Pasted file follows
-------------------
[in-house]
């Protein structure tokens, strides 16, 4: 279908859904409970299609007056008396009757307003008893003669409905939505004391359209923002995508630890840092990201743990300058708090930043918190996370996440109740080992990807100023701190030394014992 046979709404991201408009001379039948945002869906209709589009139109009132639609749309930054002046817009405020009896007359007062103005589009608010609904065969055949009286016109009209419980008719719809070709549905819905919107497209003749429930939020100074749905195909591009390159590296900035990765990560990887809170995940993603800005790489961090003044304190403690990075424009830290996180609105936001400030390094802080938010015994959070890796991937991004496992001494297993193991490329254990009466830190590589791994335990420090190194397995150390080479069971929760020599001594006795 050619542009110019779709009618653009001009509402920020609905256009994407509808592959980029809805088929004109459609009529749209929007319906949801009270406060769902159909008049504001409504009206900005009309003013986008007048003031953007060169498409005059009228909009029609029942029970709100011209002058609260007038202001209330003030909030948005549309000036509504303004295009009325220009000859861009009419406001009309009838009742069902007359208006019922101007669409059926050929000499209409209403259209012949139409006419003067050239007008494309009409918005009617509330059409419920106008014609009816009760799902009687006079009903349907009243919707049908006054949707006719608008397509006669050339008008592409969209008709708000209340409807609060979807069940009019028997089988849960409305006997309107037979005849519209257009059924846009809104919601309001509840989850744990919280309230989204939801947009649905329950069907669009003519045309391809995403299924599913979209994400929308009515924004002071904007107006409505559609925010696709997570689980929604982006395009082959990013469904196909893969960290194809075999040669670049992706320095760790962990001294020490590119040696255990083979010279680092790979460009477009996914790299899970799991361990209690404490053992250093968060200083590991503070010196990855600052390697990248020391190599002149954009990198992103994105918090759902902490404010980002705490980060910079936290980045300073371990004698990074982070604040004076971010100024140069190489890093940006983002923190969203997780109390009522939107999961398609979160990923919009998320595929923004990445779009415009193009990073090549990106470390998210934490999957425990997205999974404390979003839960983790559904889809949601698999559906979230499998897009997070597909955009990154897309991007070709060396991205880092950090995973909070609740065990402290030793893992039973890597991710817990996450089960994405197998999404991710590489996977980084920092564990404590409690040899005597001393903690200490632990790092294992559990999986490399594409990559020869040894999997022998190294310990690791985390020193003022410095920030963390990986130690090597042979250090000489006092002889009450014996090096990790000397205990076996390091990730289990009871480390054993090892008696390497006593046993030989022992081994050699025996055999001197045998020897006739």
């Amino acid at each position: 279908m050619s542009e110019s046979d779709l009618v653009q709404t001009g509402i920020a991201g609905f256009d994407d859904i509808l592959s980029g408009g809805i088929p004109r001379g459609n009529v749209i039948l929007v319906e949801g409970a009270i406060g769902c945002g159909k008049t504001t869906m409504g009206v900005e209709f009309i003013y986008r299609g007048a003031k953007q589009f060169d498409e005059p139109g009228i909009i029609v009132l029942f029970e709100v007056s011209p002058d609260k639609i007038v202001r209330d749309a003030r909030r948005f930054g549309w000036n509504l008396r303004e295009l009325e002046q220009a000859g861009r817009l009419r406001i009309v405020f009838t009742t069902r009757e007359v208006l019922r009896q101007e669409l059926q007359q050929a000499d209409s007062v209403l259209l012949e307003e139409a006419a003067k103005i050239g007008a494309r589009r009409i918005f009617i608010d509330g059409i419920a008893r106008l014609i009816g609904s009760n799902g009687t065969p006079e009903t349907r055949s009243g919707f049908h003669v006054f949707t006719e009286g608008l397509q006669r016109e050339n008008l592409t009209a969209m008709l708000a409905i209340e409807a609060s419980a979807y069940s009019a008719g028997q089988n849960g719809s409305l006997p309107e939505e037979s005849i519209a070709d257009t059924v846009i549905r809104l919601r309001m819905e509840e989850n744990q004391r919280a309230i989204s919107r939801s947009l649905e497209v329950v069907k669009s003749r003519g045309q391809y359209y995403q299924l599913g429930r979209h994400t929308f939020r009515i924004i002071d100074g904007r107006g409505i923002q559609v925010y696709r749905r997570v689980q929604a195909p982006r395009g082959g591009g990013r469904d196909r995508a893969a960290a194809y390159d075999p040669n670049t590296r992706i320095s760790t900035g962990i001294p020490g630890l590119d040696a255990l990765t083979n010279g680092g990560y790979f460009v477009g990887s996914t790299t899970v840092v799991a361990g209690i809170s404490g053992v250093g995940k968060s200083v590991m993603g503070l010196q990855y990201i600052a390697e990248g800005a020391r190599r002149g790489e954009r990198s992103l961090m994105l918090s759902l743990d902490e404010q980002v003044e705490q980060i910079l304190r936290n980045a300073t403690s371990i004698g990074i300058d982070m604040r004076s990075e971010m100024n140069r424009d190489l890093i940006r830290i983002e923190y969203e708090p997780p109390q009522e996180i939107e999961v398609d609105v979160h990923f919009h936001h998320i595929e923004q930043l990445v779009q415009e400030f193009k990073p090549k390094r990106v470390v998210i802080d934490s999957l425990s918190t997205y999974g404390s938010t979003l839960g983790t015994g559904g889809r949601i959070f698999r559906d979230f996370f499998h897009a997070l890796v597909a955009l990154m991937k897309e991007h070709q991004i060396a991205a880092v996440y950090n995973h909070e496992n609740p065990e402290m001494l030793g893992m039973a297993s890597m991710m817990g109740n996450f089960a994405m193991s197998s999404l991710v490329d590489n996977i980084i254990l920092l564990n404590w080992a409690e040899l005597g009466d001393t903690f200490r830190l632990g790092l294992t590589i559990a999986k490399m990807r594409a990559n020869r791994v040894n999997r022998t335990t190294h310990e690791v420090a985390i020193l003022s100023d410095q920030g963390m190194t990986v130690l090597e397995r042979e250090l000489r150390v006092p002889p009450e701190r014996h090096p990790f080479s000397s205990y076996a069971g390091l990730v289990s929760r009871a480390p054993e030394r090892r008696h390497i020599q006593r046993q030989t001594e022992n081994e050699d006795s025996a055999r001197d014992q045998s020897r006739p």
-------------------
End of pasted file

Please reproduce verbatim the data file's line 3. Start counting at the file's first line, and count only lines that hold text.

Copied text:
């Amino acid at each position: 279908m050619s542009e110019s046979d779709l009618v653009q709404t001009g509402i920020a991201g609905f256009d994407d859904i509808l592959s980029g408009g809805i088929p004109r001379g459609n009529v749209i039948l929007v319906e949801g409970a009270i406060g769902c945002g159909k008049t504001t869906m409504g009206v900005e209709f009309i003013y986008r299609g007048a003031k953007q589009f060169d498409e005059p139109g009228i909009i029609v009132l029942f029970e709100v007056s011209p002058d609260k639609i007038v202001r209330d749309a003030r909030r948005f930054g549309w000036n509504l008396r303004e295009l009325e002046q220009a000859g861009r817009l009419r406001i009309v405020f009838t009742t069902r009757e007359v208006l019922r009896q101007e669409l059926q007359q050929a000499d209409s007062v209403l259209l012949e307003e139409a006419a003067k103005i050239g007008a494309r589009r009409i918005f009617i608010d509330g059409i419920a008893r106008l014609i009816g609904s009760n799902g009687t065969p006079e009903t349907r055949s009243g919707f049908h003669v006054f949707t006719e009286g608008l397509q006669r016109e050339n008008l592409t009209a969209m008709l708000a409905i209340e409807a609060s419980a979807y069940s009019a008719g028997q089988n849960g719809s409305l006997p309107e939505e037979s005849i519209a070709d257009t059924v846009i549905r809104l919601r309001m819905e509840e989850n744990q004391r919280a309230i989204s919107r939801s947009l649905e497209v329950v069907k669009s003749r003519g045309q391809y359209y995403q299924l599913g429930r979209h994400t929308f939020r009515i924004i002071d100074g904007r107006g409505i923002q559609v925010y696709r749905r997570v689980q929604a195909p982006r395009g082959g591009g990013r469904d196909r995508a893969a960290a194809y390159d075999p040669n670049t590296r992706i320095s760790t900035g962990i001294p020490g630890l590119d040696a255990l990765t083979n010279g680092g990560y790979f460009v477009g990887s996914t790299t899970v840092v799991a361990g209690i809170s404490g053992v250093g995940k968060s200083v590991m993603g503070l010196q990855y990201i600052a390697e990248g800005a020391r190599r002149g790489e954009r990198s992103l961090m994105l918090s759902l743990d902490e404010q980002v003044e705490q980060i910079l304190r936290n980045a300073t403690s371990i004698g990074i300058d982070m604040r004076s990075e971010m100024n140069r424009d190489l890093i940006r830290i983002e923190y969203e708090p997780p109390q009522e996180i939107e999961v398609d609105v979160h990923f919009h936001h998320i595929e923004q930043l990445v779009q415009e400030f193009k990073p090549k390094r990106v470390v998210i802080d934490s999957l425990s918190t997205y999974g404390s938010t979003l839960g983790t015994g559904g889809r949601i959070f698999r559906d979230f996370f499998h897009a997070l890796v597909a955009l990154m991937k897309e991007h070709q991004i060396a991205a880092v996440y950090n995973h909070e496992n609740p065990e402290m001494l030793g893992m039973a297993s890597m991710m817990g109740n996450f089960a994405m193991s197998s999404l991710v490329d590489n996977i980084i254990l920092l564990n404590w080992a409690e040899l005597g009466d001393t903690f200490r830190l632990g790092l294992t590589i559990a999986k490399m990807r594409a990559n020869r791994v040894n999997r022998t335990t190294h310990e690791v420090a985390i020193l003022s100023d410095q920030g963390m190194t990986v130690l090597e397995r042979e250090l000489r150390v006092p002889p009450e701190r014996h090096p990790f080479s000397s205990y076996a069971g390091l990730v289990s929760r009871a480390p054993e030394r090892r008696h390497i020599q006593r046993q030989t001594e022992n081994e050699d006795s025996a055999r001197d014992q045998s020897r006739p």